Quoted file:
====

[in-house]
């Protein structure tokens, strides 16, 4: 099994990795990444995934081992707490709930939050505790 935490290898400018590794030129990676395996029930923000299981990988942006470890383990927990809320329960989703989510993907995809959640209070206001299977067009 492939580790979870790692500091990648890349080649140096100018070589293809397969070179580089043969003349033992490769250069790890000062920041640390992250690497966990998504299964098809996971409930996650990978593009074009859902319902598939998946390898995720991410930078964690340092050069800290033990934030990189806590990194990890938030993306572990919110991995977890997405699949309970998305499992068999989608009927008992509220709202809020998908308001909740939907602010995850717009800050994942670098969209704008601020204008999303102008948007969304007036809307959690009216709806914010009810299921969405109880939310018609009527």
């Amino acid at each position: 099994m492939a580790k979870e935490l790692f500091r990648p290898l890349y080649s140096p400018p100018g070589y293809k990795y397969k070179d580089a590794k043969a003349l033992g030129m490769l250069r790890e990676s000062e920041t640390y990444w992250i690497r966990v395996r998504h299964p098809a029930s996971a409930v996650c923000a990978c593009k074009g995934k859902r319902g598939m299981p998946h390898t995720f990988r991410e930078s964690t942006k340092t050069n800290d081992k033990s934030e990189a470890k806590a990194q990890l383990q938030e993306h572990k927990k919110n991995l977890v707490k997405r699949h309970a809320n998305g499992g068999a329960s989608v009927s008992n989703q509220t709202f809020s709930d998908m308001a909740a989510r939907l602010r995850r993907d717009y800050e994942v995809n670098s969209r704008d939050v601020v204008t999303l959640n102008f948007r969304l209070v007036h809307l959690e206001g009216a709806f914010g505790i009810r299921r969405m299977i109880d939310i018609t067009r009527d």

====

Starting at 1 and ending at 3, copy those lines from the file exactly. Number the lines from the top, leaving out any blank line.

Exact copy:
[in-house]
């Protein structure tokens, strides 16, 4: 099994990795990444995934081992707490709930939050505790 935490290898400018590794030129990676395996029930923000299981990988942006470890383990927990809320329960989703989510993907995809959640209070206001299977067009 492939580790979870790692500091990648890349080649140096100018070589293809397969070179580089043969003349033992490769250069790890000062920041640390992250690497966990998504299964098809996971409930996650990978593009074009859902319902598939998946390898995720991410930078964690340092050069800290033990934030990189806590990194990890938030993306572990919110991995977890997405699949309970998305499992068999989608009927008992509220709202809020998908308001909740939907602010995850717009800050994942670098969209704008601020204008999303102008948007969304007036809307959690009216709806914010009810299921969405109880939310018609009527």
């Amino acid at each position: 099994m492939a580790k979870e935490l790692f500091r990648p290898l890349y080649s140096p400018p100018g070589y293809k990795y397969k070179d580089a590794k043969a003349l033992g030129m490769l250069r790890e990676s000062e920041t640390y990444w992250i690497r966990v395996r998504h299964p098809a029930s996971a409930v996650c923000a990978c593009k074009g995934k859902r319902g598939m299981p998946h390898t995720f990988r991410e930078s964690t942006k340092t050069n800290d081992k033990s934030e990189a470890k806590a990194q990890l383990q938030e993306h572990k927990k919110n991995l977890v707490k997405r699949h309970a809320n998305g499992g068999a329960s989608v009927s008992n989703q509220t709202f809020s709930d998908m308001a909740a989510r939907l602010r995850r993907d717009y800050e994942v995809n670098s969209r704008d939050v601020v204008t999303l959640n102008f948007r969304l209070v007036h809307l959690e206001g009216a709806f914010g505790i009810r299921r969405m299977i109880d939310i018609t067009r009527d």